The U.S. Department of Agriculture (USDA) announced a $7.85 million award to the Alachua Conservation Trust (ACT) on Thursday.
The award is part of $197 million in federal funding for 41 conservation projects through the Regional Conservation Partnership Program (RCPP), and ACT’s Forest to Gulf was the only Florida-based RCPP to make the cut.
ACT’s Forest to Gulf RCCP is home to longleaf pine and critical wildlife habitats, according to a trust press release. It has wetlands, floodplains, and the state’s largest estuaries along the Nature Coast.
“We are thrilled to receive this RCPP award,” ACT executive director Tom Kay said in a press release. “As one of Florida’s fastest-growing areas, the Forest to Gulf region is in tremendous need of expanded conservation efforts.”
The Forest to Gulf is a farm and timberland landscape consisting of extensive natural landscapes, including a large portion of the Florida Wildlife Corridor. It includes all of Levy County and about one-third of Alachua County.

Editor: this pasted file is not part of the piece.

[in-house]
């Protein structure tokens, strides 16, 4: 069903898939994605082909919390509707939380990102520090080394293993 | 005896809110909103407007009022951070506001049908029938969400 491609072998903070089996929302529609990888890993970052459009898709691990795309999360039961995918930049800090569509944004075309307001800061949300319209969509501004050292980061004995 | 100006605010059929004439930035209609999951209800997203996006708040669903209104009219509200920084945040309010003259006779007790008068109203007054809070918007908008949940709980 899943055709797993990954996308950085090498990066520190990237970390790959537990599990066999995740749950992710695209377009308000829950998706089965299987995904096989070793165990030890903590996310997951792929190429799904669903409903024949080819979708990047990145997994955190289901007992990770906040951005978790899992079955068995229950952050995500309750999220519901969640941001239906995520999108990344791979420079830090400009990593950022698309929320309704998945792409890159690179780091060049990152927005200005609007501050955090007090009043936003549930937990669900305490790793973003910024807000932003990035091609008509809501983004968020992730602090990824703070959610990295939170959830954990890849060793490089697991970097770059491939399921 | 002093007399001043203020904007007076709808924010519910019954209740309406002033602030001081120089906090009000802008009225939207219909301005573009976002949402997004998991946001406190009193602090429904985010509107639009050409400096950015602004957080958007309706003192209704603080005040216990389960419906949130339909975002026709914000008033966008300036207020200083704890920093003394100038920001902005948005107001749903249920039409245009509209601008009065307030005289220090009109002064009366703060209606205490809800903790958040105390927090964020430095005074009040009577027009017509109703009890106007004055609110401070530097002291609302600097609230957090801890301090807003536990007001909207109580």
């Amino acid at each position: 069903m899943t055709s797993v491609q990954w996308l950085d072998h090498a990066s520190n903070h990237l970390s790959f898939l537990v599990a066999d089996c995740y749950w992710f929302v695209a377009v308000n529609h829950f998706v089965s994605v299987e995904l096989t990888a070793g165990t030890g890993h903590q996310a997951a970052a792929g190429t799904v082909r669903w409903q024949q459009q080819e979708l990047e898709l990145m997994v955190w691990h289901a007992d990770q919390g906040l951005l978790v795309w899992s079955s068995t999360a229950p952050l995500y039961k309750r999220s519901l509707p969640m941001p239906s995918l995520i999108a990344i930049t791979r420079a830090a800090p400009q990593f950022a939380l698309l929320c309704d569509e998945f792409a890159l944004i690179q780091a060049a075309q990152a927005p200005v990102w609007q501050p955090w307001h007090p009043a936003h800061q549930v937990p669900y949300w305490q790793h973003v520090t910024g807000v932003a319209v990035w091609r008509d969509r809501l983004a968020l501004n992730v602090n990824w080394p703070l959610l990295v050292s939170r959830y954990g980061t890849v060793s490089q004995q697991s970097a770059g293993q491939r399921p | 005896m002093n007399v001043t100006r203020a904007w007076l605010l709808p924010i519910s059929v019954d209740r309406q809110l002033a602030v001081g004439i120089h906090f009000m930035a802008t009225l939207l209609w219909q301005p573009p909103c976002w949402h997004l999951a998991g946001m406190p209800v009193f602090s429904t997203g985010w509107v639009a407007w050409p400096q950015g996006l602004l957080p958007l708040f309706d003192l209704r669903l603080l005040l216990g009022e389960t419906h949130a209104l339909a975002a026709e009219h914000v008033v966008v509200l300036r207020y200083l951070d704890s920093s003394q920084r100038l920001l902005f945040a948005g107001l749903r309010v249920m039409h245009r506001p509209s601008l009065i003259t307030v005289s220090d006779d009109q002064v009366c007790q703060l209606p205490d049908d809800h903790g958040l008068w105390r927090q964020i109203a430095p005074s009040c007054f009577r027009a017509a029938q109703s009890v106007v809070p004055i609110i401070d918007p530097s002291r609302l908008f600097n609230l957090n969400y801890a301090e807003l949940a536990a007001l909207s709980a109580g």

Partner contributions accounted for more than $22 million for conservation easements, land acquisition, and private land management practices, making the Forest to Gulf RCPP award possible.
“By leveraging collective resources and collaborating on common goals, RCPP demonstrates the power of public-private partnerships in delivering results for agriculture and conservation,” said Juan Hernandez, NRCS State Conservationist for Florida, in a statement. “We are excited to work with ACT and all the contributing partners with experience, expertise, and capacity to carry out this project successfully.”
ACT is a non-profit land trust working to protect natural, scenic and recreational resources in North Central Florida. Over almost 35 years, ACT has facilitated over 56,000 acres of Florida land.
ACT works in 16 counties, where it owns and manages over 6,000 acres and has joined forces with private landowners to protect 6,212 acres through conservation easements.
“This is just the sort of innovative collaboration we need to meet the challenges we face in conservation today,” said Alachua County Commissioner Anna Prizzia in a press release. “ACT is at the forefront of exploring ways we can work with private landholders to find common ground and support their stewardship of our environment. I look forward to their leadership in providing opportunities to work with working lands to protect our natural resources and critical habitat.”